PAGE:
A video taken by a passenger inside the cabin of the Germanwings plane shortly before it tragically crashed last week has reportedly emerged.
The footage apparently discovered on a memory chip believed to have come from a passenger's mobile phone is said to show people screaming “My God” in several languages, as well as metallic banging – thought to be the flight’s captain trying to open the cockpit door, the French magazine Paris Match has reported.
The screaming intensifies after a heavy shake, as the aircraft careers towards the mountain, according to the report.
German daily newspaper Bild also claims to have accessed the footage, and said “even though the scene on board is chaotic and completely shaky, and no individual person can be identified, the accuracy of the video is beyond question“.
However, Lieutenant Colonel Jean-Marc Menichini, a high ranking official involved in the recovery operation, has categorically denied that any mobile phone footage had been found by investigators at the site.
The footage comes shortly after German Lufthansa said that co-pilot Andreas Lubitz, who crashed the plane in the French Alps last week, told officials at the airline's training school in 2009 that he had gone through a period of severe depression, the airline said on Tuesday.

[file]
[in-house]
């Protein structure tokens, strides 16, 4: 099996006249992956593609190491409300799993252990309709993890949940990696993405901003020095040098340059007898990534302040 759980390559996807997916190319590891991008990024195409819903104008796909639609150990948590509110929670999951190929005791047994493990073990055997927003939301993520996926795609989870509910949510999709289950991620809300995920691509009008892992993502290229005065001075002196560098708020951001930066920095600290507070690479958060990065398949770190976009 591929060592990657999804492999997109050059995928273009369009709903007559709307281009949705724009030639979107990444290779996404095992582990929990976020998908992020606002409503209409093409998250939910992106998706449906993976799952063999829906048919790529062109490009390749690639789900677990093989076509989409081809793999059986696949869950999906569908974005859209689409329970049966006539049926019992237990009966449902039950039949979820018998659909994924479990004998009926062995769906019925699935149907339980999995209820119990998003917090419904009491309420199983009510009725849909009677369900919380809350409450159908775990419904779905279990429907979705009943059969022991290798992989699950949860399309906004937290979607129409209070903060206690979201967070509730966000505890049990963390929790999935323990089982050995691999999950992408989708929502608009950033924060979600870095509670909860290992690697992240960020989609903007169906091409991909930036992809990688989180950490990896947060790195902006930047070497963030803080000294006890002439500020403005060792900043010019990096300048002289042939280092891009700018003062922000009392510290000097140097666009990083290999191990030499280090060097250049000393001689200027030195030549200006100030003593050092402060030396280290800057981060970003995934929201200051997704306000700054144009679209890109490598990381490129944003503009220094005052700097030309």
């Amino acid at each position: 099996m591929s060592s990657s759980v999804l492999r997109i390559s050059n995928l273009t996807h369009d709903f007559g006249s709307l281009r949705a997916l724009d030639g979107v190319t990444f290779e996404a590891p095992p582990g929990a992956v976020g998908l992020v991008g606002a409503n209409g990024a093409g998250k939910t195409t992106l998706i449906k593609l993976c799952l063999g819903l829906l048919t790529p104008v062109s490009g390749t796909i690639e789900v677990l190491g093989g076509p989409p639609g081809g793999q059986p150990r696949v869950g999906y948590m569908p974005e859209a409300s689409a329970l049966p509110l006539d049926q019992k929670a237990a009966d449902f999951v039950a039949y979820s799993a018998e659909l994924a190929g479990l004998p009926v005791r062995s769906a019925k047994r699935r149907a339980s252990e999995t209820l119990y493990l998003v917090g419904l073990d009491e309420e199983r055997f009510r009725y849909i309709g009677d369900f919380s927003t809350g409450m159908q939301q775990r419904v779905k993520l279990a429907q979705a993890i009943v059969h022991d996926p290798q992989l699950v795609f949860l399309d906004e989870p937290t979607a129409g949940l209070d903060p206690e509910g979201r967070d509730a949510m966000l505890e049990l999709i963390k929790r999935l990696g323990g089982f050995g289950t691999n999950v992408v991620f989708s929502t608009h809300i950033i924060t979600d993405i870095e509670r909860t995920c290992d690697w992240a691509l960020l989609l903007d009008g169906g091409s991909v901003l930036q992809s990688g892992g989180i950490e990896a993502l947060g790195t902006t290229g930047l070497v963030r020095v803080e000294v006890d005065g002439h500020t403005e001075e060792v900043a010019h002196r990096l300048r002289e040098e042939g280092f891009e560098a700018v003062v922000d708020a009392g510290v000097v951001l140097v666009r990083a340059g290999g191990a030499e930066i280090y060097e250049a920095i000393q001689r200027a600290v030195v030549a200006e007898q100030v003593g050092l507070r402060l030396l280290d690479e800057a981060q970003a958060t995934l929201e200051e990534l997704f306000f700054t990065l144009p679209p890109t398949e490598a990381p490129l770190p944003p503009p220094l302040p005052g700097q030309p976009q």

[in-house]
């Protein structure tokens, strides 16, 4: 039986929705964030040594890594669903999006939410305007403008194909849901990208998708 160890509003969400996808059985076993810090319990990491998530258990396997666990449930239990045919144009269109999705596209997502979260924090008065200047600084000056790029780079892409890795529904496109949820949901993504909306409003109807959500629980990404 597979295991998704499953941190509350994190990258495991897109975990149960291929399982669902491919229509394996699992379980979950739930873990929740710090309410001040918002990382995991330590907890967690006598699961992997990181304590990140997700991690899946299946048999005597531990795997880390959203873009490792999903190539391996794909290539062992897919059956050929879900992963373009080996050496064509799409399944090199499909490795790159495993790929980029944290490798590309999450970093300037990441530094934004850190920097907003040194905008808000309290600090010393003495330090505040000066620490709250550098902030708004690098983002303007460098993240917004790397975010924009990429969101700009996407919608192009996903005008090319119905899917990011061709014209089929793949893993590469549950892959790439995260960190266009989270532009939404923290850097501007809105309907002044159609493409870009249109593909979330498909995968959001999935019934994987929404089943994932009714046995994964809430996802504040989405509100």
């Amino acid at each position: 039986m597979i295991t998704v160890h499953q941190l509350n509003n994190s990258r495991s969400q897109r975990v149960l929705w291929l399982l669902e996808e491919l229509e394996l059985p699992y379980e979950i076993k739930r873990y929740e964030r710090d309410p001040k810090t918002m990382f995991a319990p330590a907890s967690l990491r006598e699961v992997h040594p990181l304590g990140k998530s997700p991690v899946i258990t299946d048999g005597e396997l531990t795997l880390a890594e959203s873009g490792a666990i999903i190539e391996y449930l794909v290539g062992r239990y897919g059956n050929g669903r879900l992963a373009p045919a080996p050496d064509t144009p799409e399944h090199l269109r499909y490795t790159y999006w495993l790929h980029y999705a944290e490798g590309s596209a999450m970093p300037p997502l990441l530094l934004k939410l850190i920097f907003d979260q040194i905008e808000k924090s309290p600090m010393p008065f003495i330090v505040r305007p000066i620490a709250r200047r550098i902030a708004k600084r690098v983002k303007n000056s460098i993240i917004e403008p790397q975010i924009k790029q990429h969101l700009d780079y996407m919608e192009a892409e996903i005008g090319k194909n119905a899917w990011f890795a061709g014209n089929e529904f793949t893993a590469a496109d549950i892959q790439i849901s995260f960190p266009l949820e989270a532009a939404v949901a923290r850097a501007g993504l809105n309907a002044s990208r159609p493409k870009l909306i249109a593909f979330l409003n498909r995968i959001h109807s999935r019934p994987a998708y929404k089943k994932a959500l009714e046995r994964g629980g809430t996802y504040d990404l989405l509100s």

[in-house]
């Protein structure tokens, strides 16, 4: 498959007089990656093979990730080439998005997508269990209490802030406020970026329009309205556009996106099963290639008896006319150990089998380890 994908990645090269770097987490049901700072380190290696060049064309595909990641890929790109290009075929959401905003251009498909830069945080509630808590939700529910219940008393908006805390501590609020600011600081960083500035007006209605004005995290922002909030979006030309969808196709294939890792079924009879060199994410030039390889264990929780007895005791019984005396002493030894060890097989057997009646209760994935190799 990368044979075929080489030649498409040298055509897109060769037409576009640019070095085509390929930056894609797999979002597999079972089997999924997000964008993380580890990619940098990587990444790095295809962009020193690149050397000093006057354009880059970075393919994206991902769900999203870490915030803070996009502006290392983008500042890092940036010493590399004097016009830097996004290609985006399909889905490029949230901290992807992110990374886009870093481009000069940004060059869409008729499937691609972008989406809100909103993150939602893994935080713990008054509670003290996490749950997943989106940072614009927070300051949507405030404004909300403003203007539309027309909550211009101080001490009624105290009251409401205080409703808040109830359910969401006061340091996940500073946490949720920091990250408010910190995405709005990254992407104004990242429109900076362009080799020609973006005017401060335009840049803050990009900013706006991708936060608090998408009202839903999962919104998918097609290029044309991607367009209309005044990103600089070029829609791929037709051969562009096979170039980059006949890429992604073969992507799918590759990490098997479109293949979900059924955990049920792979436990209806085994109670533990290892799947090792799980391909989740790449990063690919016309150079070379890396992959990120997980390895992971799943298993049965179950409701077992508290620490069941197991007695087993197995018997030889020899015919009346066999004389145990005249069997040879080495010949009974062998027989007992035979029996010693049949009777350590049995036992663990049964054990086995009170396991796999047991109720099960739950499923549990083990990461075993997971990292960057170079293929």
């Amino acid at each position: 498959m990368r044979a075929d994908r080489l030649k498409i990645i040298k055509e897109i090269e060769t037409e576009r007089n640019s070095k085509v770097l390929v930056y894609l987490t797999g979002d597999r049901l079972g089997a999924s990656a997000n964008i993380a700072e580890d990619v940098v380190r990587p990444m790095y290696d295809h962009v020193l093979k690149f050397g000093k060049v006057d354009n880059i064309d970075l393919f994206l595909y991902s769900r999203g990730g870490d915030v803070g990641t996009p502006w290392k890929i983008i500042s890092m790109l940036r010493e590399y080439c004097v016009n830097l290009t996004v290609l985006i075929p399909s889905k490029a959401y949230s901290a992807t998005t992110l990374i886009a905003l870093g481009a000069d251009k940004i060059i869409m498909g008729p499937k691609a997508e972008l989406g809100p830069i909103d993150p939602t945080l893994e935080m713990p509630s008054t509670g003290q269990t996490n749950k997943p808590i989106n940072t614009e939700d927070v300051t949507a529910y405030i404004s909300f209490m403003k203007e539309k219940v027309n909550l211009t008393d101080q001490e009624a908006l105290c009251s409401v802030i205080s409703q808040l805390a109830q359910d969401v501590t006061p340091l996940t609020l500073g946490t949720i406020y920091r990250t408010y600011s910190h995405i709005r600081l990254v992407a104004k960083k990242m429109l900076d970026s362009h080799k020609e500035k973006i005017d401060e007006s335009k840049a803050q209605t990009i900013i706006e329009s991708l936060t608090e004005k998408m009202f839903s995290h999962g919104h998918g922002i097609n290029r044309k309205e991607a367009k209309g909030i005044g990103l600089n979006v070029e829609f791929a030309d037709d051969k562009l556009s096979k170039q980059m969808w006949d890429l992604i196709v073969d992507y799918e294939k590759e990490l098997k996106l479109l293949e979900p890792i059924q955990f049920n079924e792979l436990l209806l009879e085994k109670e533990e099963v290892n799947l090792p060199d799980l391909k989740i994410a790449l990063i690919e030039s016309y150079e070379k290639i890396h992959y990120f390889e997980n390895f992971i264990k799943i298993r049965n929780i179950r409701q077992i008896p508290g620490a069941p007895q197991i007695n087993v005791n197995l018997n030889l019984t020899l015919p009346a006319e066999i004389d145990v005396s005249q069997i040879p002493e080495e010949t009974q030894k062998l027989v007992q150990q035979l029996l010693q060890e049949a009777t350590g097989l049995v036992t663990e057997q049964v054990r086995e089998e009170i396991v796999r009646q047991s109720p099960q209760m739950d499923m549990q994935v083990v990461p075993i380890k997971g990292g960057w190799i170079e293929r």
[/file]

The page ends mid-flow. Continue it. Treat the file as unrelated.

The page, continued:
Earlier today, Germanwings' parent company Lufthansa said that Andreas Lubitz, the co-pilot who crashed the plane, halted his pilot training for several months, and later provided the airline's flight school with a medical documents showing that he had gone through a "previous episode of severe depression."
Lubitz later passed medical checks confirming his fitness to fly, Lufthansa said.
The development comes after Duesseldorf state prosecutors said today that Lubitz had been treated for suicidal tendencies before getting his pilot's licence.
Last week, questions surrounding Lubtiz’ mental health came to the fore after police found torn-up sick notes at his home, showing that he was suffering from an illness that meant he should not have been at work.
Germanwings had not received a sick note from Lubitz for the day of the crash, and he had a valid medical certificate at the time of the crash of the Airbus A320 operated by its budget unit, Lufthansa added.
Lufthansa said it had passed the email correspondence and additional documents to the Duesseldorf prosecutors after internal investigations.
Additional reporting by PA
Register for free to continue reading
Registration is a free and easy way to support our truly independent journalism
By registering, you will also enjoy limited access to Premium articles, exclusive newsletters, commenting, and virtual events with our leading journalists
Already have an account? sign in